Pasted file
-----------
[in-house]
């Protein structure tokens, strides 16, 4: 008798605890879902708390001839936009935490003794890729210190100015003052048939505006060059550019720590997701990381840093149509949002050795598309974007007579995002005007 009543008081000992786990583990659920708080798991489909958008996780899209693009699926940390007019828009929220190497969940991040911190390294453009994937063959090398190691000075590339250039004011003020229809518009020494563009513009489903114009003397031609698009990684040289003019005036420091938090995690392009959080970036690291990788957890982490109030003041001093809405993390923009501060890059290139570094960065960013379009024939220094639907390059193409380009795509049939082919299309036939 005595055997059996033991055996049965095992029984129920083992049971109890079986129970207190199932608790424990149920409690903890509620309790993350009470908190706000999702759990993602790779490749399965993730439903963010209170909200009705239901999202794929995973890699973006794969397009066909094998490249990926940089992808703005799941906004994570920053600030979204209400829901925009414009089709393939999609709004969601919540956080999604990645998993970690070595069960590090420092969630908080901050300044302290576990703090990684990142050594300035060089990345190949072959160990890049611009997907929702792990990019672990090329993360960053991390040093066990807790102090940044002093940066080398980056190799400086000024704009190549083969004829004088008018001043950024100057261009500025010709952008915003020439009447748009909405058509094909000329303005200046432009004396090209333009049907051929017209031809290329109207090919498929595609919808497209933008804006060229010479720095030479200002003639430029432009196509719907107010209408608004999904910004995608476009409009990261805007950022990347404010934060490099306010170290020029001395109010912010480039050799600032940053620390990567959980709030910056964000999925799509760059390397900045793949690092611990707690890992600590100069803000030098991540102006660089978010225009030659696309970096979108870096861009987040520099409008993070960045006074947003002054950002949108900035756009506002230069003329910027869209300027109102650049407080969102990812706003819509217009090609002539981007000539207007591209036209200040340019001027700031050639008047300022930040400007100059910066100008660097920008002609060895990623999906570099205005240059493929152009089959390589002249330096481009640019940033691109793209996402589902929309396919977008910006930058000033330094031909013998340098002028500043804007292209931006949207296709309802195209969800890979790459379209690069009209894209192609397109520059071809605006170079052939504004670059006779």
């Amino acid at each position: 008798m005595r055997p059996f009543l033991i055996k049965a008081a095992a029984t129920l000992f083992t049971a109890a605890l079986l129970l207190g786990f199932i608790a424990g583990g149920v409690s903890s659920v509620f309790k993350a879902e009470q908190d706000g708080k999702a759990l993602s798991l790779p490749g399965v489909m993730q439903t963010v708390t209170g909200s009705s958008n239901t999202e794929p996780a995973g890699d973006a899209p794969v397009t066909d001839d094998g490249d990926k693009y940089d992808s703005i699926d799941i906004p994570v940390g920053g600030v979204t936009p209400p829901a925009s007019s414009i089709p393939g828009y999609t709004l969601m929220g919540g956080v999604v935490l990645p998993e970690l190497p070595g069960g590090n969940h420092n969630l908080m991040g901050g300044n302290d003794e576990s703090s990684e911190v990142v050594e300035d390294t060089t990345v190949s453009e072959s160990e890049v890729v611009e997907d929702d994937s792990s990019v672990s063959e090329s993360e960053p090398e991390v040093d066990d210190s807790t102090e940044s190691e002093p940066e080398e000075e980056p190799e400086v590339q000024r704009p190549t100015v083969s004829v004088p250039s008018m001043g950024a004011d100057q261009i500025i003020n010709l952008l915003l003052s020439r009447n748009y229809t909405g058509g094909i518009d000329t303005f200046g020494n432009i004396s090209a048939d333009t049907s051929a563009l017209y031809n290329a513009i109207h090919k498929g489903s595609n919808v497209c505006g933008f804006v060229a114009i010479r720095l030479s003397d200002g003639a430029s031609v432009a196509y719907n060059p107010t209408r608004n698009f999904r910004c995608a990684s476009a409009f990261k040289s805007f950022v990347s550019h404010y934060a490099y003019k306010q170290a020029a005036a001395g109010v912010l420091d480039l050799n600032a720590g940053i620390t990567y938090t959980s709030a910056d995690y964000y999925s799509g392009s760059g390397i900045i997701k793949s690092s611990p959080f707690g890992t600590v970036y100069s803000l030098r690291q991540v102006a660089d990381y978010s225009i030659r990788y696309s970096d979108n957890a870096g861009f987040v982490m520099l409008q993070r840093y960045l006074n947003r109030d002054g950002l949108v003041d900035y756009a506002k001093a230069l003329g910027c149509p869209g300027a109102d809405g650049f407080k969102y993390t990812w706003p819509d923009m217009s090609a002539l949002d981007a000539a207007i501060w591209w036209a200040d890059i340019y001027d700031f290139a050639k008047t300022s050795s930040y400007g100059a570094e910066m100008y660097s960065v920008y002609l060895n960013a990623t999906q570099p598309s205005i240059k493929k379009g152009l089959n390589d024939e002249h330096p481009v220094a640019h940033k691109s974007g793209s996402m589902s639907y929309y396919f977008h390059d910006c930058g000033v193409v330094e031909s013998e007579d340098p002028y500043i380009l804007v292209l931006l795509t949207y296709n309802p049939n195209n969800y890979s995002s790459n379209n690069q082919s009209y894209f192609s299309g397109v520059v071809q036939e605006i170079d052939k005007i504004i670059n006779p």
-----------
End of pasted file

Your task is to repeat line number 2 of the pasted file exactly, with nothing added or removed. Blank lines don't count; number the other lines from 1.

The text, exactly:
């Protein structure tokens, strides 16, 4: 008798605890879902708390001839936009935490003794890729210190100015003052048939505006060059550019720590997701990381840093149509949002050795598309974007007579995002005007 009543008081000992786990583990659920708080798991489909958008996780899209693009699926940390007019828009929220190497969940991040911190390294453009994937063959090398190691000075590339250039004011003020229809518009020494563009513009489903114009003397031609698009990684040289003019005036420091938090995690392009959080970036690291990788957890982490109030003041001093809405993390923009501060890059290139570094960065960013379009024939220094639907390059193409380009795509049939082919299309036939 005595055997059996033991055996049965095992029984129920083992049971109890079986129970207190199932608790424990149920409690903890509620309790993350009470908190706000999702759990993602790779490749399965993730439903963010209170909200009705239901999202794929995973890699973006794969397009066909094998490249990926940089992808703005799941906004994570920053600030979204209400829901925009414009089709393939999609709004969601919540956080999604990645998993970690070595069960590090420092969630908080901050300044302290576990703090990684990142050594300035060089990345190949072959160990890049611009997907929702792990990019672990090329993360960053991390040093066990807790102090940044002093940066080398980056190799400086000024704009190549083969004829004088008018001043950024100057261009500025010709952008915003020439009447748009909405058509094909000329303005200046432009004396090209333009049907051929017209031809290329109207090919498929595609919808497209933008804006060229010479720095030479200002003639430029432009196509719907107010209408608004999904910004995608476009409009990261805007950022990347404010934060490099306010170290020029001395109010912010480039050799600032940053620390990567959980709030910056964000999925799509760059390397900045793949690092611990707690890992600590100069803000030098991540102006660089978010225009030659696309970096979108870096861009987040520099409008993070960045006074947003002054950002949108900035756009506002230069003329910027869209300027109102650049407080969102990812706003819509217009090609002539981007000539207007591209036209200040340019001027700031050639008047300022930040400007100059910066100008660097920008002609060895990623999906570099205005240059493929152009089959390589002249330096481009640019940033691109793209996402589902929309396919977008910006930058000033330094031909013998340098002028500043804007292209931006949207296709309802195209969800890979790459379209690069009209894209192609397109520059071809605006170079052939504004670059006779």